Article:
And it had nothing to do with the actual business side. It was, all this other stuff. And, I really thought about doing it and I even applied and sitting with my husband talking about it. He's like, why do you wanna do this? I'm like, cause it looks so cool, blah, blah, blah. And he's would you ever wanna start a business?

I was like, heck no. Not a chance. Anyway, not what I wanted to do. Yeah, this came out of there's a problem. I have a potential solution and I have to do what I can to be a part of the solution.

[00:30:44] Jared: Absolutely. Have been. Yeah. And as we're like getting towards the tail end of this conversation, just what advice do you have for physicians who are experiencing burnout and are looking for a way out?

[00:30:54] Lara: Essentially, the biggest thing to know is that Number one, you're not trapped. I speak with a lot of docs who are like, I'm just stuck here. You're not stuck. Even if you have a crazy non-compete, even if you feel responsible to your patients, like you're not stuck, you can make that change.

That's probably the absolute biggest thing. The other thing is if you're somewhere where you're unhappy or even if you've left medicine already, it's important to know that there are other places that you can work that are better. You don't wanna jump right back into what you left. So if you leave one large system, maybe you don't wanna jump into a large system, another large system.

Maybe it's time for private practice, or maybe it's time for a direct care practice or there's so many other ways of practicing that you don't have to feel like medicine is messed up and I'm done. Medicine can be, we all know medicine's amazing. But you're not stuck. Reach out to me.

I'd love to help you find something. Even if you've left already, like medicine's great. So don't give up.

[00:31:54] Jared: And I guess talking about just like the work-life balance that you've mentioned before, I think especially physicians are notorious for not really having a work-life balance. And maybe what is also some advice you could have for physicians that are looking to just, try to live, more like the everyday person, closer to it.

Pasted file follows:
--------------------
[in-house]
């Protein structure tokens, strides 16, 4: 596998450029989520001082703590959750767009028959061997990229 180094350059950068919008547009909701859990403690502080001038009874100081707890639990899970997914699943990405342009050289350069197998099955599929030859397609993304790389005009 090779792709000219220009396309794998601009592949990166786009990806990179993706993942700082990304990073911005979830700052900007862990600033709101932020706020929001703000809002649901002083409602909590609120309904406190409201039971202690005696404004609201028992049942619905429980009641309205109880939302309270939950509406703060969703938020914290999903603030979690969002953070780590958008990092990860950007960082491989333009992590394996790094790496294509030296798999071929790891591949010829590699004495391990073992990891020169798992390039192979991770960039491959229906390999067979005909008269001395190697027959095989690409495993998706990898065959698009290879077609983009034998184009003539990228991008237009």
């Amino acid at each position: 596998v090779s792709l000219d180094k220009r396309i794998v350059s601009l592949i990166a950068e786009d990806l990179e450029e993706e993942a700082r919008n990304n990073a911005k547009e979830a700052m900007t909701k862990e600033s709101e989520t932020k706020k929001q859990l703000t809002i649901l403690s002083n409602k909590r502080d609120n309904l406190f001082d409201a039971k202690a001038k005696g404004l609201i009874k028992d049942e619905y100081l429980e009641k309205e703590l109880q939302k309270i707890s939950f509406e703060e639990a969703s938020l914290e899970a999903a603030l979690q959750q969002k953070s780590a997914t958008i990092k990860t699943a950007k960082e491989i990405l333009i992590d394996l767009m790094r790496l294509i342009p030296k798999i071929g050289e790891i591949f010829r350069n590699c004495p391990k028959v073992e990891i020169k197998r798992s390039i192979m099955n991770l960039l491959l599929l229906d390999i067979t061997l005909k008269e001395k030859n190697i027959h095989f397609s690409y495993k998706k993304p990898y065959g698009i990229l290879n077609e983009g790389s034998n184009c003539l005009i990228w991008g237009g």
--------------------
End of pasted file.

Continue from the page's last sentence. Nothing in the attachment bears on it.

[00:32:11] Lara: Yeah. The big thing is knowing what's important to you. If spending time with your kids is important to you, you make that a priority. And then a big part of that is boundaries. We've been trained in medicine not to have boundaries.

We do what we're told. We work the 80 hours a week. We work a hundred hours, we take call in the middle of the night. Patients come first. But if you don't put yourself first, then you're gonna leave medicine and then your patients won't have any doctor. So know what's important to you.

Create a plan. You don't have to get too perfect, you just start with what you can do. But decide what boundaries you wanna set. Make sure you're okay with saying no. Get comfortable with being uncomfortable and do it. Set those boundaries and live your life. You get one life.

[00:32:56] Jared: Exactly. Live, laugh, love as my girlfriend.

Exactly. And for the physicians that are listening and how can they, reach out to you if they want to get in touch with your services and set something up with you.

[00:33:09] Lara: The best way to get in touch with me is through my website. The website is www.happydayhealth.co.

I do have the jobs that I'm actively working on there, but there are many others if you don't see what you're looking for, let me know. And new jobs also pop up all the time, so sometimes when I'm in touch with the doc and know what they want before I've even put it on the website, I'll reach out to them.

So definitely reach out for me. Don't wait until the right opportunity comes up, just let me know what you're interested in and I'll let you know when that comes up. So yeah, website's the best way. I'm on LinkedIn, Laura Hochman, MD, I'm linked to this talk. So this is me.

Yep. And yeah, I have some videos on YouTube. My handle is that, what we call it is at Medical Matchmaker or the Medical Matchmaker. Either way, if you search for Laura Hochman with Happy Day Health, I'll come up. So yeah, please do get in touch with me. I'd love to help you out.

[00:33:59] Jared: Wonderful. And on that note, just thank you so much for the work that you do, Dr. Hochman, and thank you for joining us today. We appreciate your time. And yeah, just everybody you know that was here as well. Thank you so much and have a wonderful week, everybody. We really appreciate it.

[00:34:12] Lara: Thanks for having me.

[00:34:13] Ty: Such a pleasure to talk to you, Dr. Hochman.